|Publication number||US5117641 A|
|Application number||US 07/588,561|
|Publication date||Jun 2, 1992|
|Filing date||Sep 26, 1990|
|Priority date||Sep 26, 1990|
|Publication number||07588561, 588561, US 5117641 A, US 5117641A, US-A-5117641, US5117641 A, US5117641A|
|Inventors||Robert L. Keltner|
|Original Assignee||Technical Chemical Company|
|Export Citation||BiBTeX, EndNote, RefMan|
|Patent Citations (13), Referenced by (8), Classifications (11), Legal Events (6)|
|External Links: USPTO, USPTO Assignment, Espacenet|
1. Field of the Invention
This invention relates in general to devices for recovering refrigerant from air conditioning systems, and in particular to a device which will also flush the air conditioning system of impurities.
2. Description of the Prior Art
Air conditioning systems such as in vehicles utilize a refrigerant that scientists believe is harmful to the Earth's atmosphere. In the past, when working on an air conditioning system, often the worker would vent the existing refrigerant to atmosphere. Now, these environmental concerns and resulting regulations are requiring many workers to recover the refrigerant, clean it and reuse it.
Prior art refrigerant recovery systems generally utilize an accumulator for trapping oil and liquid refrigerant, a filter dryer for removing moisture and impurities, and a compressor for compressing the gaseous refrigerant into high pressure gaseous refrigerant. A condenser condenses the gaseous refrigerant into liquid refrigerant, which is then placed into a storage container.
It is also known in the prior art to have a cleaning cycle. In the cleaning cycle, the refrigerant will be recirculated out of the storage container, through the recovery apparatus for further filtering and cleaning, then placed back into the storage container.
While these systems will withdraw and clean refrigerant adequately, often, there will be a need to flush the air conditioning system. Because of the failure in the air conditioning system, there may be metal parts, powders and sludge located in the components of the air conditioning system. In the prior art, the worker will discharge an aerosol flush through the air conditioning system. This aerosol flush also utilizes a refrigerant chemical, however. The recycling aerosol flush would be vented to the atmosphere, which could be harmful.
The recovery apparatus of this invention has a recovery mode, a cleaning mode, and a flushing mode. For the flushing mode, a liquid pump will withdraw stored liquid refrigerant from the storage container This pump has an output that connects to the air conditioning system. The pump will pump the liquid refrigerant through the air conditioning system to flush it of impurities. The system has a return line which will receive the circulating liquid refrigerant pumped by the liquid pump. A filter will filter this refrigerant as it returns to the recovery apparatus. The recovery apparatus will transmit the filtered liquid refrigerant back to the storage container.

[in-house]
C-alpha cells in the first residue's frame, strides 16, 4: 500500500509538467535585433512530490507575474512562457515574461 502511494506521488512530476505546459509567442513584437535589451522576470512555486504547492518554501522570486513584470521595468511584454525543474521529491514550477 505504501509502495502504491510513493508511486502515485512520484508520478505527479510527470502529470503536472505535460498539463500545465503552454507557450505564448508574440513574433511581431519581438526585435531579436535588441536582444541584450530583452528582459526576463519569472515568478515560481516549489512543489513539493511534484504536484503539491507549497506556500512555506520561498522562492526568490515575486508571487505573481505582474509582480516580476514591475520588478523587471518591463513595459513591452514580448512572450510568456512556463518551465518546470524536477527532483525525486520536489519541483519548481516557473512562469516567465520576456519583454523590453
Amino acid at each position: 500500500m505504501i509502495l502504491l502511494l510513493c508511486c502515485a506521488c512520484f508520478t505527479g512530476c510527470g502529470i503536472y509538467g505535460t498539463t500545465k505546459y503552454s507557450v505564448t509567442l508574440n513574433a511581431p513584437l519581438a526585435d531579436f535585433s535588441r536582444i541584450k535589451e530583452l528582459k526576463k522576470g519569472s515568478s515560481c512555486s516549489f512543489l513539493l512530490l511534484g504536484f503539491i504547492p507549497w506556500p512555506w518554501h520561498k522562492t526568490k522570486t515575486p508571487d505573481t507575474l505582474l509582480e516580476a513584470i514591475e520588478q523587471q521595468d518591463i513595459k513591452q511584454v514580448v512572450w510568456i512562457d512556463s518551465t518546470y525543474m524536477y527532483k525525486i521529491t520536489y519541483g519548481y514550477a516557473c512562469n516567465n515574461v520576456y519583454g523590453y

In the cleaning mode, the liquid pump will withdraw liquid refrigerant from the storage container, also. In this mode, however, a valve will direct the output from the liquid pump to the filter dryer. The filter dryer will clean the liquid refrigerant. Another valve will direct the output from the filter dryer directly back to the storage container.
The sole drawing is a schematic illustrating a recovery apparatus constructed in accordance with this invention.
Referring to the drawing, recovery apparatus 11 may utilize a manifold 13. Manifold 13 has a high side connection 15 and a low side connection 17. The connections 15, 17 connect to hoses (not shown) which lead to the high and low sides, respectively, of an air conditioning system (not shown). An intake hose 19 will lead from manifold 13 to an intake line 21 of the recovery apparatus 11.
Intake line 21 has an intake valve 23, which is solenoid actuated to open and close the intake line 21. The refrigerant will flow through the intake line 21, as indicated by the arrow, to an accumulator 25. Accumulator 25 will trap any liquid refrigerant flowing through the intake line 21, as well as trapping oil contained in the air conditioning system. After recovery, an oil drain valve 27 allows the oil to be drained and measured so that the worker will know how much oil was withdrawn from the air conditioning system. Liquid refrigerant contained in the accumulator 25 will boil off into a gas and flow out an accumulator output line 29. An electric heater (not shown) in the accumulator 25 assists in converting liquid refrigerant into gas.
A check valve 31 locates in the accumulator output line 29 to assure flow is only in the direction of the arrow. The accumulator output line 29 leads to a conventional filter dryer 33. Filter dryer 33 will filter the refrigerant of impurities and water moisture. The refrigerant in the filter dryer 33 will be in a gaseous phase. Filter dryer 33 has an output line 35 that leads to a compressor input line 37. A compressor intake valve 39 is solenoid actuated, and will selectively open and close the compressor input line 37. The compressor input line 37 leads to a conventional compressor 41 of a type that will compress a gaseous refrigerant